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Maryland 69, Purdue 60: Terrapins Win Brickfest

In a very ugly game Maryland earned a tough Big Ten road win.

Marc Lebryk-USA TODAY Sports

If you're a fan of some ugly, ugly basketball it was on display in West Lafayette this afternoon. Both teams combined for 47 fouls, including technicals on each coach. Maryland was 18 of 48 from the floor and that was considered hot shooting compared to Purdue's 21 of 57. Maryland was 6 of 20 from three while Purdue was a slightly worse 5 of 20. Purdue was, once again, a dismal 65% from the line, but at least got there 20 times. The officials decided that Damonte Dodd was not allowed to take part in today's activities, then decided that Isaac Haas and A.J. Hammons could not take part in the second half.

This was about as brutal of a game as it could be, and normally that would play in Purdue's favor, but it won't. The Boilers fell behind by a consistent 6-9 points in the second half, regularly got it to four, but could not get the stop necessary to turn the corner all the way. When Purdue hit shots it couldn't stop the Terrapins. When it did get stops it couldn't convert. When Maryland was fouled it hit its free throws (27-31). When Purdue was fouled, it didn't hit them as well. That was your game.

While some will say the foul situation was biased, in the end it was 22-22 before Purdue's last three came as the Boilers tried to stop the clock. To that point it was an equally ugly game for both teams, only the Terrapins shot better from the line. A total of 16 turnovers by Purdue were a huge difference even though Purdue had a 38-31 edge on the boards.

This was a typical bad Purdue game in that the offense had too many stretches where it looked just awful. They scored only six points in the first 10 minutes. They took a 24-21 lead on the possession where Mark Turgeon was called for a technical foul, but even with the ball up 24-21 they made a dumb turnover. Defensively, Purdue was strong, but once Hammons and Haas each received their fourth fouls with about 11 minutes left Maryland was able to assert itself by pounding it inside and taking full advantage of their absence.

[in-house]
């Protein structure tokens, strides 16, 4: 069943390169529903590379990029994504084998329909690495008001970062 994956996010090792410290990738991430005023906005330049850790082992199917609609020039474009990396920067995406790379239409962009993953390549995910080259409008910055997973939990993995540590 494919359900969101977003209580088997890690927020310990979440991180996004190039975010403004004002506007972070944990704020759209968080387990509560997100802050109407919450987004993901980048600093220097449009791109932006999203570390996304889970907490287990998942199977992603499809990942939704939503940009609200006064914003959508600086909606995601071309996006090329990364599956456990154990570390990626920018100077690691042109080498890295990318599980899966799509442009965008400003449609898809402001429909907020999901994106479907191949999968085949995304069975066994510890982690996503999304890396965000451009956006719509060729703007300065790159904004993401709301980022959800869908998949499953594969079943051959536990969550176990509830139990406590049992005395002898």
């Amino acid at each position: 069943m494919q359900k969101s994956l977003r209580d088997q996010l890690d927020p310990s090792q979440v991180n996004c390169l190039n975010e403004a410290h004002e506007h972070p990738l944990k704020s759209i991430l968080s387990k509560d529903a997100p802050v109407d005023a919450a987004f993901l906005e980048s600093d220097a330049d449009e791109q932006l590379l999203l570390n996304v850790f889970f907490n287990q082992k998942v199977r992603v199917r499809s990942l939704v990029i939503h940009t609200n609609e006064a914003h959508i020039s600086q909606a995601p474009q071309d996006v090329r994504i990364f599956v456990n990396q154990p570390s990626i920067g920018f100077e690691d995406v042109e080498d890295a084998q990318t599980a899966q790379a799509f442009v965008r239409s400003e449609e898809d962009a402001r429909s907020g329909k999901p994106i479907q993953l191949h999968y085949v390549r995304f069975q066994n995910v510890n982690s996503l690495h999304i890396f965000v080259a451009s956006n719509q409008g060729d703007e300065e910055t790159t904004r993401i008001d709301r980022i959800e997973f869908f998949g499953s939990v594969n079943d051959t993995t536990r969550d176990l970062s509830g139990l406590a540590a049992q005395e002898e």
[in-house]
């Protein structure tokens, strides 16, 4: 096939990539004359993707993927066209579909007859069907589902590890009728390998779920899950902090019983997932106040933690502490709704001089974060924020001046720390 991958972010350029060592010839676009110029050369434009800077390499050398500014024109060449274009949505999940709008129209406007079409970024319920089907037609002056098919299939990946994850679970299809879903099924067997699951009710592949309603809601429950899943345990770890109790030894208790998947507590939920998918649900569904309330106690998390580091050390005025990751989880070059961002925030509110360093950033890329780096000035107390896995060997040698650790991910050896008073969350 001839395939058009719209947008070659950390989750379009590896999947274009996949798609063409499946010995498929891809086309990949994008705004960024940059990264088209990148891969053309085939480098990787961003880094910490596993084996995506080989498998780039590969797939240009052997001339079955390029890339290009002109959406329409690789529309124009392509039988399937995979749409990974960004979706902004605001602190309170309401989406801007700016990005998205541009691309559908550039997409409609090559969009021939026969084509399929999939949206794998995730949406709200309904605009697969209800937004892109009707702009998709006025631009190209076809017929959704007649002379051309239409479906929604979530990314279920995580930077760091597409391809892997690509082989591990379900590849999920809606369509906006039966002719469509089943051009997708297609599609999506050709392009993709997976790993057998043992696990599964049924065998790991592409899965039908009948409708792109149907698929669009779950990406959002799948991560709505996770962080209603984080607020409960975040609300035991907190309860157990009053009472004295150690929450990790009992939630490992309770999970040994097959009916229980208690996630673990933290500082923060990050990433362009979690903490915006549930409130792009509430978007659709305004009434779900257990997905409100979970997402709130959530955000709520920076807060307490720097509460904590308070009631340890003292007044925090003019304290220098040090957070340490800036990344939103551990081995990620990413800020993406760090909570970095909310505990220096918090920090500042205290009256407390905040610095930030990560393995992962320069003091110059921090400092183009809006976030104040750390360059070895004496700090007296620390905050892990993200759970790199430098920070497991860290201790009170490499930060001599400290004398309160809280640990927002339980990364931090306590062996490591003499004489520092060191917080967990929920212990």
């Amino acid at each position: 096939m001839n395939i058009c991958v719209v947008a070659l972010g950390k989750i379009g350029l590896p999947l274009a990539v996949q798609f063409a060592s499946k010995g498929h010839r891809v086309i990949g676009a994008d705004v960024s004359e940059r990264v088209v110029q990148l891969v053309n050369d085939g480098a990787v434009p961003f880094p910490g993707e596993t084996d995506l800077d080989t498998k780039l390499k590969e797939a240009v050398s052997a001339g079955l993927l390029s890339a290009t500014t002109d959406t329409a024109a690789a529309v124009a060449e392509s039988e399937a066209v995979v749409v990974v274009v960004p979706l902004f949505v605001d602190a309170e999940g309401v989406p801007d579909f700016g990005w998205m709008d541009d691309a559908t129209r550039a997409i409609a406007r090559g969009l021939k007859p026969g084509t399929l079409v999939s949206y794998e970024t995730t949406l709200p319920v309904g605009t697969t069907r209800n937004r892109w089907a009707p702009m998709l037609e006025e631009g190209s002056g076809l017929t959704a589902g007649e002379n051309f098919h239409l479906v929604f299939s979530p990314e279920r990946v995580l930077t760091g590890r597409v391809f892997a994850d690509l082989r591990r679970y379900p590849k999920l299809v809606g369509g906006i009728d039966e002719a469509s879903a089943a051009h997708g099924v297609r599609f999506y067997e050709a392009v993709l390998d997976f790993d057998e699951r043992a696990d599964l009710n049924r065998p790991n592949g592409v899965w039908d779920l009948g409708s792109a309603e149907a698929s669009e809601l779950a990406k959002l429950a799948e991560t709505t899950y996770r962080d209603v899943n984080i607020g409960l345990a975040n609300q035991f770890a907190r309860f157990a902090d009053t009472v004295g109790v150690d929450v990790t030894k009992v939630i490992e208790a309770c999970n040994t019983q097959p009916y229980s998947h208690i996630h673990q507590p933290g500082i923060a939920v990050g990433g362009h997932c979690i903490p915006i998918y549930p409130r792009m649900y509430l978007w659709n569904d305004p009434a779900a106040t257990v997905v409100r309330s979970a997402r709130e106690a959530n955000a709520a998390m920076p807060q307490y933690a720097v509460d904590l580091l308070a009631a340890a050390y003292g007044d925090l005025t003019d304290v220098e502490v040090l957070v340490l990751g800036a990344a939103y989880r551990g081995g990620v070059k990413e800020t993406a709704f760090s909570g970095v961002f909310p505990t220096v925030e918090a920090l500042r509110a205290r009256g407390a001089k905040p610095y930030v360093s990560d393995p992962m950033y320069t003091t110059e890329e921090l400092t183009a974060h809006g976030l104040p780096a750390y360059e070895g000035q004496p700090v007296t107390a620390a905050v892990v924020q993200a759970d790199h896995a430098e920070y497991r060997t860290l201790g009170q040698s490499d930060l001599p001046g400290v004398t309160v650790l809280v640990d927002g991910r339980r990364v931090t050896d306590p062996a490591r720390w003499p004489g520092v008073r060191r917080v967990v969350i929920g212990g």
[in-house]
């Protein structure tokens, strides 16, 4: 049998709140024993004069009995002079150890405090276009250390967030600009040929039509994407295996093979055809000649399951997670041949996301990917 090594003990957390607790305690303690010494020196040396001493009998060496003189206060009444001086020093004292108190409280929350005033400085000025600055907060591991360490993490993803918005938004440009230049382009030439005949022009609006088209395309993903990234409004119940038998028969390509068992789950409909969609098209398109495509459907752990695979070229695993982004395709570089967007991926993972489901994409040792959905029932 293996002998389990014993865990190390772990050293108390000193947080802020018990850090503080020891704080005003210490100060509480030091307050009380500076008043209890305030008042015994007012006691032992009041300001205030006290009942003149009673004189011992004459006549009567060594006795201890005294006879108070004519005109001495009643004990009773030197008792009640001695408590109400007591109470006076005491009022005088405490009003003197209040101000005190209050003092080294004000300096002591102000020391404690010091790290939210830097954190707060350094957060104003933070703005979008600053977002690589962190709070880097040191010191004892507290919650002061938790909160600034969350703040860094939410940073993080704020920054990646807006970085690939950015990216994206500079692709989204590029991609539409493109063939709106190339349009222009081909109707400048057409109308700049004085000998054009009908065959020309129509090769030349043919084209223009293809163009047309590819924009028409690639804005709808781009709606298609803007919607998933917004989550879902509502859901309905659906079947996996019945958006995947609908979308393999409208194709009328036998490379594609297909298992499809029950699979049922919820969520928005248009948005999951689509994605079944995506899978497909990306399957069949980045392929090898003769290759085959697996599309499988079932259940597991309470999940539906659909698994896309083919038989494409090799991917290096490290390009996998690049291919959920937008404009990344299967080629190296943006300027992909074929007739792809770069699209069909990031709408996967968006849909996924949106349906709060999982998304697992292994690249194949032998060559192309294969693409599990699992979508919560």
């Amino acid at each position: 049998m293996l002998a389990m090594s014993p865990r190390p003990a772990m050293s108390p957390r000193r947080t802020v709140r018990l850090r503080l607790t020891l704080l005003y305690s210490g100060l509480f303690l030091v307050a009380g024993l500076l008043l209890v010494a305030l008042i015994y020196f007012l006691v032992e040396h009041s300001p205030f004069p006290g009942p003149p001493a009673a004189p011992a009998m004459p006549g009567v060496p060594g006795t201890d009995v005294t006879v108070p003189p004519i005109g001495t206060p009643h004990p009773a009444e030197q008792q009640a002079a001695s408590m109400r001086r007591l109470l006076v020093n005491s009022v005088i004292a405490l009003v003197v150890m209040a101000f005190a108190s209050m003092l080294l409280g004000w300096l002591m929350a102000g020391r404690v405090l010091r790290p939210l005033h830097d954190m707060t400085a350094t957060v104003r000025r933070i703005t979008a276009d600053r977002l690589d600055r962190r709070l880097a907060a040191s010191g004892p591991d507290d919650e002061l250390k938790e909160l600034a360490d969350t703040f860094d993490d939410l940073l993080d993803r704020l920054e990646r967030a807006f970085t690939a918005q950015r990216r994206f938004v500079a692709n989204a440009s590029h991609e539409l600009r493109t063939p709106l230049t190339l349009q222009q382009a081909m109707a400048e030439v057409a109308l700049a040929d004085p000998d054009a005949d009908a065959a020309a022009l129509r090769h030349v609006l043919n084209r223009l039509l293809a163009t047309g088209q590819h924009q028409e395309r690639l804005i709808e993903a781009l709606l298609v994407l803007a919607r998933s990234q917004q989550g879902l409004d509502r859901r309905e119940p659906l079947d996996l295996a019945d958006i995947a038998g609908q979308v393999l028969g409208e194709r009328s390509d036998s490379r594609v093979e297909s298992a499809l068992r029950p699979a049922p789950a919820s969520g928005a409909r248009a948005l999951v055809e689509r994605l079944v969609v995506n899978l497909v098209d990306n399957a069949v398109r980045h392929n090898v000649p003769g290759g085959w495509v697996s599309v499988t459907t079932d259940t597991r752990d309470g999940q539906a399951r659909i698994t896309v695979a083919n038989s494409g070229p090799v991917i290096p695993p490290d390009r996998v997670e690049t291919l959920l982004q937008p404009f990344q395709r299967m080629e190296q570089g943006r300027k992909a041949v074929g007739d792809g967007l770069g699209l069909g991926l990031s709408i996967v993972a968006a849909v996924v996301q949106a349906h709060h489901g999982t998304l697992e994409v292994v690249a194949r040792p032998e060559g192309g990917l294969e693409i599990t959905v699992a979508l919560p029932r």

Yeah, Vince Edwards hit two huge threes and even P.J. Thompson knocked down a big one, but Maryland answered each time. It didn't really build its lead because Purdue found some way to keep it together offensively, but the Boilers could not stop Jake Layman and Michal Cekovsky inside.

Here are a couple of the biggest plays late:

  • Edwards got a block with 6:41 left, but Evan Smotrycz got his rebound and scored on a tip-in. That moved the Maryland lead from 51-48 to 53-48 with 6:41 left. If Purdue gets a stop there it is huge.
  • With 3:04 left, after Kendall hit a big three and Hammons had two free throws to cut the lead to 59-55 after Maryland pulled ahead by 9 the Boilers fouled Dez Wells. Wells is automatic and it was a near defensive stop deep into the shot clock.
  • The goal-tending call on Hammons. It was simply an atrocious call that was nowhere near correct. While it didn't beat Purdue, it was basically the nail.

After the game here is what Kendall Stephens, Rapheal Davis, and Jon Octeus had to say:

And here is coach Painter:

As for where Purdue goes now, it is a crossroads. If we go back to the old "12-6 is enough" the Boilers need to finish 10-4 in these last 14 games. The good news is that we have already played the two best teams in the conference and will not play them again, and we played them close. The next five games feature two teams we absolutely have to beat (Penn State and Northwestern), and three that we're capable of beating if we play well. Today we did not play well, but defensively we gave ourselves a chance. It is not good to miss on a chance like this, but we get a week off before facing Penn State. It is time to rest, see what is working, and focus. There is a lot of basketball to be played and we're more than capable of winning any of the remaining 14 games.

We're also more than capable of losing any of them.